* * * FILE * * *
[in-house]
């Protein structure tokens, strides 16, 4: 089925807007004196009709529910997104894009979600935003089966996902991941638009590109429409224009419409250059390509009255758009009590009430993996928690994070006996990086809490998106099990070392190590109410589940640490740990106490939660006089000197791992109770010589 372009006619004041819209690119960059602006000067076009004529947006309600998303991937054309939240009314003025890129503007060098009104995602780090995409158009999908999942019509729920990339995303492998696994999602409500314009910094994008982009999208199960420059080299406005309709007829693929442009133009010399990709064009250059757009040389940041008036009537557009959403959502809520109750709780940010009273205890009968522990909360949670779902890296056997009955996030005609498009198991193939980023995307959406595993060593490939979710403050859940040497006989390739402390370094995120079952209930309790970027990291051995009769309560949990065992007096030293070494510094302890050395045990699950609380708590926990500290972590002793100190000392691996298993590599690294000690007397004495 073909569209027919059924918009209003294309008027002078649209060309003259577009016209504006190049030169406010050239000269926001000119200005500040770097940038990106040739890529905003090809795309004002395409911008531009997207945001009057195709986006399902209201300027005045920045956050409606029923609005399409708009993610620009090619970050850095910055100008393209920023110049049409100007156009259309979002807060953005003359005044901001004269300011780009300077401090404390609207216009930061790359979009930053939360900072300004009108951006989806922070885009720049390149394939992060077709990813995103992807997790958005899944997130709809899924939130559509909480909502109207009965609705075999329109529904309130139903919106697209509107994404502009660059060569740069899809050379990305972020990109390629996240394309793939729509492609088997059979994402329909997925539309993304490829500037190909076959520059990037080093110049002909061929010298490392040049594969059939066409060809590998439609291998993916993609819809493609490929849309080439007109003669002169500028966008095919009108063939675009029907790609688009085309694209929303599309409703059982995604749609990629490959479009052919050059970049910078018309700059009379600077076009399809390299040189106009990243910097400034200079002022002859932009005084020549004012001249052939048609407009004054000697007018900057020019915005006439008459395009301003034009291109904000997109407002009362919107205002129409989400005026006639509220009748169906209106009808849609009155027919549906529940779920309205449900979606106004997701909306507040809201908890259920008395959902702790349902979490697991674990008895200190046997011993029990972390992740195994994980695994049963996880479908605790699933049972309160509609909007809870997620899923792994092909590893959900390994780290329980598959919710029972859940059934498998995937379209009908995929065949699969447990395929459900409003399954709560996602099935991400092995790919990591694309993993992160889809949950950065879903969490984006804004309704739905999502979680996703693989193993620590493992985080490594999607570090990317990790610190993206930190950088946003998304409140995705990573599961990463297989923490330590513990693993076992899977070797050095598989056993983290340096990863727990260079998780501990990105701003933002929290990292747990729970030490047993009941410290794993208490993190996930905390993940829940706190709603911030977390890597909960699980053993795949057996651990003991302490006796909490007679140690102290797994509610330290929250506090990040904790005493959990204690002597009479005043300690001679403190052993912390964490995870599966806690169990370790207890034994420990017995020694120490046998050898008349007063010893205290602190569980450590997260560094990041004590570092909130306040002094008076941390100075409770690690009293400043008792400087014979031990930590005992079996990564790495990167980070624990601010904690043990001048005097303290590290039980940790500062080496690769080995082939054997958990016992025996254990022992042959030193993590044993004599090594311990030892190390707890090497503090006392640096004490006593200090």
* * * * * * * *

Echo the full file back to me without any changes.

[in-house]
């Protein structure tokens, strides 16, 4: 089925807007004196009709529910997104894009979600935003089966996902991941638009590109429409224009419409250059390509009255758009009590009430993996928690994070006996990086809490998106099990070392190590109410589940640490740990106490939660006089000197791992109770010589 372009006619004041819209690119960059602006000067076009004529947006309600998303991937054309939240009314003025890129503007060098009104995602780090995409158009999908999942019509729920990339995303492998696994999602409500314009910094994008982009999208199960420059080299406005309709007829693929442009133009010399990709064009250059757009040389940041008036009537557009959403959502809520109750709780940010009273205890009968522990909360949670779902890296056997009955996030005609498009198991193939980023995307959406595993060593490939979710403050859940040497006989390739402390370094995120079952209930309790970027990291051995009769309560949990065992007096030293070494510094302890050395045990699950609380708590926990500290972590002793100190000392691996298993590599690294000690007397004495 073909569209027919059924918009209003294309008027002078649209060309003259577009016209504006190049030169406010050239000269926001000119200005500040770097940038990106040739890529905003090809795309004002395409911008531009997207945001009057195709986006399902209201300027005045920045956050409606029923609005399409708009993610620009090619970050850095910055100008393209920023110049049409100007156009259309979002807060953005003359005044901001004269300011780009300077401090404390609207216009930061790359979009930053939360900072300004009108951006989806922070885009720049390149394939992060077709990813995103992807997790958005899944997130709809899924939130559509909480909502109207009965609705075999329109529904309130139903919106697209509107994404502009660059060569740069899809050379990305972020990109390629996240394309793939729509492609088997059979994402329909997925539309993304490829500037190909076959520059990037080093110049002909061929010298490392040049594969059939066409060809590998439609291998993916993609819809493609490929849309080439007109003669002169500028966008095919009108063939675009029907790609688009085309694209929303599309409703059982995604749609990629490959479009052919050059970049910078018309700059009379600077076009399809390299040189106009990243910097400034200079002022002859932009005084020549004012001249052939048609407009004054000697007018900057020019915005006439008459395009301003034009291109904000997109407002009362919107205002129409989400005026006639509220009748169906209106009808849609009155027919549906529940779920309205449900979606106004997701909306507040809201908890259920008395959902702790349902979490697991674990008895200190046997011993029990972390992740195994994980695994049963996880479908605790699933049972309160509609909007809870997620899923792994092909590893959900390994780290329980598959919710029972859940059934498998995937379209009908995929065949699969447990395929459900409003399954709560996602099935991400092995790919990591694309993993992160889809949950950065879903969490984006804004309704739905999502979680996703693989193993620590493992985080490594999607570090990317990790610190993206930190950088946003998304409140995705990573599961990463297989923490330590513990693993076992899977070797050095598989056993983290340096990863727990260079998780501990990105701003933002929290990292747990729970030490047993009941410290794993208490993190996930905390993940829940706190709603911030977390890597909960699980053993795949057996651990003991302490006796909490007679140690102290797994509610330290929250506090990040904790005493959990204690002597009479005043300690001679403190052993912390964490995870599966806690169990370790207890034994420990017995020694120490046998050898008349007063010893205290602190569980450590997260560094990041004590570092909130306040002094008076941390100075409770690690009293400043008792400087014979031990930590005992079996990564790495990167980070624990601010904690043990001048005097303290590290039980940790500062080496690769080995082939054997958990016992025996254990022992042959030193993590044993004599090594311990030892190390707890090497503090006392640096004490006593200090």